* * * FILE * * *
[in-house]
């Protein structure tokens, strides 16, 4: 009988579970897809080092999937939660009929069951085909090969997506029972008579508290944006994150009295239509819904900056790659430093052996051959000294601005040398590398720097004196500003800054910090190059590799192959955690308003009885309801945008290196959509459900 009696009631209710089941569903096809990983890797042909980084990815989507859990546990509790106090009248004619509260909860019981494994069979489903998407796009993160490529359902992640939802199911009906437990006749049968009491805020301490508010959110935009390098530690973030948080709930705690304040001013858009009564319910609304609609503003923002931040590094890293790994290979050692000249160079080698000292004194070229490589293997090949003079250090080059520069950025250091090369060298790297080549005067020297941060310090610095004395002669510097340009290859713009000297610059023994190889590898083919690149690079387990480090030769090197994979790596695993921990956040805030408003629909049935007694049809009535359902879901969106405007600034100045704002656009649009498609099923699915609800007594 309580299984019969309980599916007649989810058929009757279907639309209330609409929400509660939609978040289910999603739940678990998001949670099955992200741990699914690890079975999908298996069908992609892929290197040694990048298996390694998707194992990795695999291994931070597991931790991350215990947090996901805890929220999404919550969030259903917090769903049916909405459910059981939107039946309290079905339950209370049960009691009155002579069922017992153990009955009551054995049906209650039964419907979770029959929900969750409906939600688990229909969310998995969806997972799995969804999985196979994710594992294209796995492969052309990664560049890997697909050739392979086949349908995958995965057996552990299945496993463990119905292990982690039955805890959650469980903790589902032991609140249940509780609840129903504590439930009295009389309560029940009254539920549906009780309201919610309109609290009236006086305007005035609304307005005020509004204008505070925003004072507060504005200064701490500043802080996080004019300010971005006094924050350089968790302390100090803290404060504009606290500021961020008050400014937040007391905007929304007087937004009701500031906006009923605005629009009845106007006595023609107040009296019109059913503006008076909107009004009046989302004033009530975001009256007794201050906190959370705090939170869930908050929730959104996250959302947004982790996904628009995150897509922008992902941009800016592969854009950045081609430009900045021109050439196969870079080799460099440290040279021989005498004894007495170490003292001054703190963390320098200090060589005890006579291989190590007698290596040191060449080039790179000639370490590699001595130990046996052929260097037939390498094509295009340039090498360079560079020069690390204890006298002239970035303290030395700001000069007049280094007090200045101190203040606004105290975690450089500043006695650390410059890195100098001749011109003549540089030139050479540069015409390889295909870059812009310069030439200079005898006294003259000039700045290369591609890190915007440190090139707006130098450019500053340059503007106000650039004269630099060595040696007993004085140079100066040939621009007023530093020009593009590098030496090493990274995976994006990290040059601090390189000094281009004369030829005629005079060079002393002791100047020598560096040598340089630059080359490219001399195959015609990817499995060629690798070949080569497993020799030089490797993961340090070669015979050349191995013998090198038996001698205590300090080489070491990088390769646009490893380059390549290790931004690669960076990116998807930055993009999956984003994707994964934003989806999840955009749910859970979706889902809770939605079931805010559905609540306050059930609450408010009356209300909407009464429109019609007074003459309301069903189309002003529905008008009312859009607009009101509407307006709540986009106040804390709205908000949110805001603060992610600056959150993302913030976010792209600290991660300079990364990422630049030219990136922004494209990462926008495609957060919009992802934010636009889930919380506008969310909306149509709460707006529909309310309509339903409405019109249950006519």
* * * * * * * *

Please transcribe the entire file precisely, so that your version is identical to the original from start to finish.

[in-house]
């Protein structure tokens, strides 16, 4: 009988579970897809080092999937939660009929069951085909090969997506029972008579508290944006994150009295239509819904900056790659430093052996051959000294601005040398590398720097004196500003800054910090190059590799192959955690308003009885309801945008290196959509459900 009696009631209710089941569903096809990983890797042909980084990815989507859990546990509790106090009248004619509260909860019981494994069979489903998407796009993160490529359902992640939802199911009906437990006749049968009491805020301490508010959110935009390098530690973030948080709930705690304040001013858009009564319910609304609609503003923002931040590094890293790994290979050692000249160079080698000292004194070229490589293997090949003079250090080059520069950025250091090369060298790297080549005067020297941060310090610095004395002669510097340009290859713009000297610059023994190889590898083919690149690079387990480090030769090197994979790596695993921990956040805030408003629909049935007694049809009535359902879901969106405007600034100045704002656009649009498609099923699915609800007594 309580299984019969309980599916007649989810058929009757279907639309209330609409929400509660939609978040289910999603739940678990998001949670099955992200741990699914690890079975999908298996069908992609892929290197040694990048298996390694998707194992990795695999291994931070597991931790991350215990947090996901805890929220999404919550969030259903917090769903049916909405459910059981939107039946309290079905339950209370049960009691009155002579069922017992153990009955009551054995049906209650039964419907979770029959929900969750409906939600688990229909969310998995969806997972799995969804999985196979994710594992294209796995492969052309990664560049890997697909050739392979086949349908995958995965057996552990299945496993463990119905292990982690039955805890959650469980903790589902032991609140249940509780609840129903504590439930009295009389309560029940009254539920549906009780309201919610309109609290009236006086305007005035609304307005005020509004204008505070925003004072507060504005200064701490500043802080996080004019300010971005006094924050350089968790302390100090803290404060504009606290500021961020008050400014937040007391905007929304007087937004009701500031906006009923605005629009009845106007006595023609107040009296019109059913503006008076909107009004009046989302004033009530975001009256007794201050906190959370705090939170869930908050929730959104996250959302947004982790996904628009995150897509922008992902941009800016592969854009950045081609430009900045021109050439196969870079080799460099440290040279021989005498004894007495170490003292001054703190963390320098200090060589005890006579291989190590007698290596040191060449080039790179000639370490590699001595130990046996052929260097037939390498094509295009340039090498360079560079020069690390204890006298002239970035303290030395700001000069007049280094007090200045101190203040606004105290975690450089500043006695650390410059890195100098001749011109003549540089030139050479540069015409390889295909870059812009310069030439200079005898006294003259000039700045290369591609890190915007440190090139707006130098450019500053340059503007106000650039004269630099060595040696007993004085140079100066040939621009007023530093020009593009590098030496090493990274995976994006990290040059601090390189000094281009004369030829005629005079060079002393002791100047020598560096040598340089630059080359490219001399195959015609990817499995060629690798070949080569497993020799030089490797993961340090070669015979050349191995013998090198038996001698205590300090080489070491990088390769646009490893380059390549290790931004690669960076990116998807930055993009999956984003994707994964934003989806999840955009749910859970979706889902809770939605079931805010559905609540306050059930609450408010009356209300909407009464429109019609007074003459309301069903189309002003529905008008009312859009607009009101509407307006709540986009106040804390709205908000949110805001603060992610600056959150993302913030976010792209600290991660300079990364990422630049030219990136922004494209990462926008495609957060919009992802934010636009889930919380506008969310909306149509709460707006529909309310309509339903409405019109249950006519």